Lots of carmakers boast of torque vectoring, but they’re not, strictly, saying the same thing. Only by knowing their technology can you have much idea of the result they’ll get.
The principle is to send different drive torque to each tyre to help control and steer the car. Around a bend, if the outside rear tyre gets extra drive, it’ll rotate the car towards the apex and cancel understeer. Speeding up the inside one quells oversteer.
The best way to do this is to control the output at the rear driveshafts. In 4WD cars this depends on the centre power take-off’s programmed clutch packs pushing extra drive to the rear, and a controlled rear diff pushing some of this surplus to the outer rear tyre. It’s what helped make Mitsubishi Evos and Nissan GT-Rs so magical. However it depends on epic mechanical and hydraulic complexity in the drivetrain.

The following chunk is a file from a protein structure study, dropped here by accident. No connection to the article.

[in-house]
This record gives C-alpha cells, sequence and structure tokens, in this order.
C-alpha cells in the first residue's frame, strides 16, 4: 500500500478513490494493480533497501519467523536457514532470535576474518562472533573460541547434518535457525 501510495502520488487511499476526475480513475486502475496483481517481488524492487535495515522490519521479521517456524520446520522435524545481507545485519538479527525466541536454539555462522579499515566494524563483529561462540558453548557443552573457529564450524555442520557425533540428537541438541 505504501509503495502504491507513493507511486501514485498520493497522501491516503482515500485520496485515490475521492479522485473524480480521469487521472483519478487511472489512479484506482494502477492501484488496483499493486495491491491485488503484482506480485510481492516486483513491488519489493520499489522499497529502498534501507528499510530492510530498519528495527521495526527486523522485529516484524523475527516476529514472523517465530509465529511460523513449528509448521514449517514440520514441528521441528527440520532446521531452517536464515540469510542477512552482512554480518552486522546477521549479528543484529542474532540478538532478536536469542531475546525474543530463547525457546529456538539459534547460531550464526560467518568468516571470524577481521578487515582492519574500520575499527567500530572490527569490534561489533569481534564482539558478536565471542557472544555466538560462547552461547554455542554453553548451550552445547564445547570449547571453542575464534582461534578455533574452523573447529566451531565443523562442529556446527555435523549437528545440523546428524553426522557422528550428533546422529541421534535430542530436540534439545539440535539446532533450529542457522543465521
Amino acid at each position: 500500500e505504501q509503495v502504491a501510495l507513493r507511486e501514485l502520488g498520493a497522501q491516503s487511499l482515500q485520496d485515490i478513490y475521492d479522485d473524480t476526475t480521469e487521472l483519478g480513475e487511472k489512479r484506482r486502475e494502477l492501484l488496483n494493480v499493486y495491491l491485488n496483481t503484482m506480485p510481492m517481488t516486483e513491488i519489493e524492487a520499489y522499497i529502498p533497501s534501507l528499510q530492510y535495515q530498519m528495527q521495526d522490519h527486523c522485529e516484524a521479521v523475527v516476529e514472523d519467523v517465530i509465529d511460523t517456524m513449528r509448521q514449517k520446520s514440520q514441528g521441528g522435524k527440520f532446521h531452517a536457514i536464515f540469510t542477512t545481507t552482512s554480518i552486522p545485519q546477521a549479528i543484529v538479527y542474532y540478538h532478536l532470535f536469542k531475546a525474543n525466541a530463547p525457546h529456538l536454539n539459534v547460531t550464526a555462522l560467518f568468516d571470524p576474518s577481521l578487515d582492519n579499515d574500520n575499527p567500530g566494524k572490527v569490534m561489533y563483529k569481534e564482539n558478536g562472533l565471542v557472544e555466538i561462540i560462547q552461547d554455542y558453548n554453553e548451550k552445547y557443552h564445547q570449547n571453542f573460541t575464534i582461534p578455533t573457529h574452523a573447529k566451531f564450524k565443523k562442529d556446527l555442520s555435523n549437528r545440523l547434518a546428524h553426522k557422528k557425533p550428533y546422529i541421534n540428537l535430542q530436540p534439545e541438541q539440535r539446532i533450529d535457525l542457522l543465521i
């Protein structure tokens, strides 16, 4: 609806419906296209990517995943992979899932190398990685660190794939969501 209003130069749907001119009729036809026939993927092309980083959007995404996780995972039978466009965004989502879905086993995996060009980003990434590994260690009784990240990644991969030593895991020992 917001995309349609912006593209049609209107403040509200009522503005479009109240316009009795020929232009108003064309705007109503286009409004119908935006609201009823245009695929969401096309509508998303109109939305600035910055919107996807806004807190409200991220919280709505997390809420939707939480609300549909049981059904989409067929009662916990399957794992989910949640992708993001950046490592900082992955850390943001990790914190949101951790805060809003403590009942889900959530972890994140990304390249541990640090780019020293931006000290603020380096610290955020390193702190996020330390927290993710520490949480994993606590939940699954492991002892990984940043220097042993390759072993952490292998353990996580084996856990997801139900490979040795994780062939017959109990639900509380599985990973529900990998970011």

Another approach is used by the Ford Focus RS and transverse engine Land Rovers (rear axle) and Ferrari Lusso (front axle). They have clutch packs and no diff at each driveshaft to control the speed each wheel is driven.
The budget alternative is to brake the inner tyre. This puts a drag on that side of the car, pulling its nose toward the apex. These systems use an open rear differential, which will – provided the prop shaft speed is constant – have the effect of overspeeding the outside rear wheel to the degree the inside one is slowed. But overall you